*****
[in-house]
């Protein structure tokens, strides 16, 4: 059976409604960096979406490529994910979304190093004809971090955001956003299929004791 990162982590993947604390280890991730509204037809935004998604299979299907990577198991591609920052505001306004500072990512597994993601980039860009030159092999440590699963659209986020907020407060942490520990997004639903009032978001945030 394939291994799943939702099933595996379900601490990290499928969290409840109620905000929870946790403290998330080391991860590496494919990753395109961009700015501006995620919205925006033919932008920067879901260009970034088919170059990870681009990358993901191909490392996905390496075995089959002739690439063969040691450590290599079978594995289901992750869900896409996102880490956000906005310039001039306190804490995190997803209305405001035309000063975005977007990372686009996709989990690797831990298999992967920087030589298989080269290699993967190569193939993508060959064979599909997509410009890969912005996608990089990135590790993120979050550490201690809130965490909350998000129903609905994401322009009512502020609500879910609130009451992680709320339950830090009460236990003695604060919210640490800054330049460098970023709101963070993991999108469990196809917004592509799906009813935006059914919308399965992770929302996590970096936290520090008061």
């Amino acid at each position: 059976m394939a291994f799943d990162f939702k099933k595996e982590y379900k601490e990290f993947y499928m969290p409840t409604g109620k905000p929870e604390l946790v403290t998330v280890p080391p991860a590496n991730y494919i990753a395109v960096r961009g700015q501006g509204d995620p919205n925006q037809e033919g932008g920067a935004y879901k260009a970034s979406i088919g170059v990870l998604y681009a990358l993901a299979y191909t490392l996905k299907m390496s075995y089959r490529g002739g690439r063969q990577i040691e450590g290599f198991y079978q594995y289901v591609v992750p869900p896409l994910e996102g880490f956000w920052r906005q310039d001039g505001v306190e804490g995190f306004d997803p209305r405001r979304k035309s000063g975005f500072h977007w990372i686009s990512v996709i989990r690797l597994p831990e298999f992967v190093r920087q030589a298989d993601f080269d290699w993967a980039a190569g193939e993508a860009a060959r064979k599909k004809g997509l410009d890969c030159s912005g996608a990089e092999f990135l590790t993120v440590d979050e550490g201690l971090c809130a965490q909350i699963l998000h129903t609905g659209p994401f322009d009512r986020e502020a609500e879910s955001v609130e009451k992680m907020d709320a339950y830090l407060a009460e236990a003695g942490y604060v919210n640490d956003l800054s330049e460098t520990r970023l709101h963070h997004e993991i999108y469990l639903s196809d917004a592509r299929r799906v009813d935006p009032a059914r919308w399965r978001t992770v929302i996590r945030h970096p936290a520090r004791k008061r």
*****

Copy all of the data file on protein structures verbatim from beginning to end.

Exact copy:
[in-house]
């Protein structure tokens, strides 16, 4: 059976409604960096979406490529994910979304190093004809971090955001956003299929004791 990162982590993947604390280890991730509204037809935004998604299979299907990577198991591609920052505001306004500072990512597994993601980039860009030159092999440590699963659209986020907020407060942490520990997004639903009032978001945030 394939291994799943939702099933595996379900601490990290499928969290409840109620905000929870946790403290998330080391991860590496494919990753395109961009700015501006995620919205925006033919932008920067879901260009970034088919170059990870681009990358993901191909490392996905390496075995089959002739690439063969040691450590290599079978594995289901992750869900896409996102880490956000906005310039001039306190804490995190997803209305405001035309000063975005977007990372686009996709989990690797831990298999992967920087030589298989080269290699993967190569193939993508060959064979599909997509410009890969912005996608990089990135590790993120979050550490201690809130965490909350998000129903609905994401322009009512502020609500879910609130009451992680709320339950830090009460236990003695604060919210640490800054330049460098970023709101963070993991999108469990196809917004592509799906009813935006059914919308399965992770929302996590970096936290520090008061």
């Amino acid at each position: 059976m394939a291994f799943d990162f939702k099933k595996e982590y379900k601490e990290f993947y499928m969290p409840t409604g109620k905000p929870e604390l946790v403290t998330v280890p080391p991860a590496n991730y494919i990753a395109v960096r961009g700015q501006g509204d995620p919205n925006q037809e033919g932008g920067a935004y879901k260009a970034s979406i088919g170059v990870l998604y681009a990358l993901a299979y191909t490392l996905k299907m390496s075995y089959r490529g002739g690439r063969q990577i040691e450590g290599f198991y079978q594995y289901v591609v992750p869900p896409l994910e996102g880490f956000w920052r906005q310039d001039g505001v306190e804490g995190f306004d997803p209305r405001r979304k035309s000063g975005f500072h977007w990372i686009s990512v996709i989990r690797l597994p831990e298999f992967v190093r920087q030589a298989d993601f080269d290699w993967a980039a190569g193939e993508a860009a060959r064979k599909k004809g997509l410009d890969c030159s912005g996608a990089e092999f990135l590790t993120v440590d979050e550490g201690l971090c809130a965490q909350i699963l998000h129903t609905g659209p994401f322009d009512r986020e502020a609500e879910s955001v609130e009451k992680m907020d709320a339950y830090l407060a009460e236990a003695g942490y604060v919210n640490d956003l800054s330049e460098t520990r970023l709101h963070h997004e993991i999108y469990l639903s196809d917004a592509r299929r799906v009813d935006p009032a059914r919308w399965r978001t992770v929302i996590r945030h970096p936290a520090r004791k008061r």